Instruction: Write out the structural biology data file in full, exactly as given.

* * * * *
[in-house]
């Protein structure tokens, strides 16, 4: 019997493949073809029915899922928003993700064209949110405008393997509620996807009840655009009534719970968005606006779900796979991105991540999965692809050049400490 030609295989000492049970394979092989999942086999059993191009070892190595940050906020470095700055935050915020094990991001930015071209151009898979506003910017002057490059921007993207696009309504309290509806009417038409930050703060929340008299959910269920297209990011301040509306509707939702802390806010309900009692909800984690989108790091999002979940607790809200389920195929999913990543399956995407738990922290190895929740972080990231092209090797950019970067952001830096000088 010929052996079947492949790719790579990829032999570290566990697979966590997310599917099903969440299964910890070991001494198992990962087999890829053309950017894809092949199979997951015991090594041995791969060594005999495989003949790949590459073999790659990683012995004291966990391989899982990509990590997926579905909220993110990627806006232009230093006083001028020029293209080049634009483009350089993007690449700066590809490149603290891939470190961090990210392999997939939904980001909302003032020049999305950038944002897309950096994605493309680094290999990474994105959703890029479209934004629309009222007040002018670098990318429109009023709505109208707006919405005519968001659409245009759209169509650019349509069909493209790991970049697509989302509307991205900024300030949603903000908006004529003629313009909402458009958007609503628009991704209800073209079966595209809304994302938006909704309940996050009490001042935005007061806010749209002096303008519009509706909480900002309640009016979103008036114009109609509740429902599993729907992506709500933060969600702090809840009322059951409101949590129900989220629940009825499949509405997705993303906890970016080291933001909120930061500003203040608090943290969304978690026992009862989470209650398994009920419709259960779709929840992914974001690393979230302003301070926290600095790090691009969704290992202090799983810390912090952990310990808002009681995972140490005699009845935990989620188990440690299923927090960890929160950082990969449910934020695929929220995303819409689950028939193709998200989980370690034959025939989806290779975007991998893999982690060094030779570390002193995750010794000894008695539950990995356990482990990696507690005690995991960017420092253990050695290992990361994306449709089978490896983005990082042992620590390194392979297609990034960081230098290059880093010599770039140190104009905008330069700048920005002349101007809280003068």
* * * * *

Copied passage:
[in-house]
């Protein structure tokens, strides 16, 4: 019997493949073809029915899922928003993700064209949110405008393997509620996807009840655009009534719970968005606006779900796979991105991540999965692809050049400490 030609295989000492049970394979092989999942086999059993191009070892190595940050906020470095700055935050915020094990991001930015071209151009898979506003910017002057490059921007993207696009309504309290509806009417038409930050703060929340008299959910269920297209990011301040509306509707939702802390806010309900009692909800984690989108790091999002979940607790809200389920195929999913990543399956995407738990922290190895929740972080990231092209090797950019970067952001830096000088 010929052996079947492949790719790579990829032999570290566990697979966590997310599917099903969440299964910890070991001494198992990962087999890829053309950017894809092949199979997951015991090594041995791969060594005999495989003949790949590459073999790659990683012995004291966990391989899982990509990590997926579905909220993110990627806006232009230093006083001028020029293209080049634009483009350089993007690449700066590809490149603290891939470190961090990210392999997939939904980001909302003032020049999305950038944002897309950096994605493309680094290999990474994105959703890029479209934004629309009222007040002018670098990318429109009023709505109208707006919405005519968001659409245009759209169509650019349509069909493209790991970049697509989302509307991205900024300030949603903000908006004529003629313009909402458009958007609503628009991704209800073209079966595209809304994302938006909704309940996050009490001042935005007061806010749209002096303008519009509706909480900002309640009016979103008036114009109609509740429902599993729907992506709500933060969600702090809840009322059951409101949590129900989220629940009825499949509405997705993303906890970016080291933001909120930061500003203040608090943290969304978690026992009862989470209650398994009920419709259960779709929840992914974001690393979230302003301070926290600095790090691009969704290992202090799983810390912090952990310990808002009681995972140490005699009845935990989620188990440690299923927090960890929160950082990969449910934020695929929220995303819409689950028939193709998200989980370690034959025939989806290779975007991998893999982690060094030779570390002193995750010794000894008695539950990995356990482990990696507690005690995991960017420092253990050695290992990361994306449709089978490896983005990082042992620590390194392979297609990034960081230098290059880093010599770039140190104009905008330069700048920005002349101007809280003068």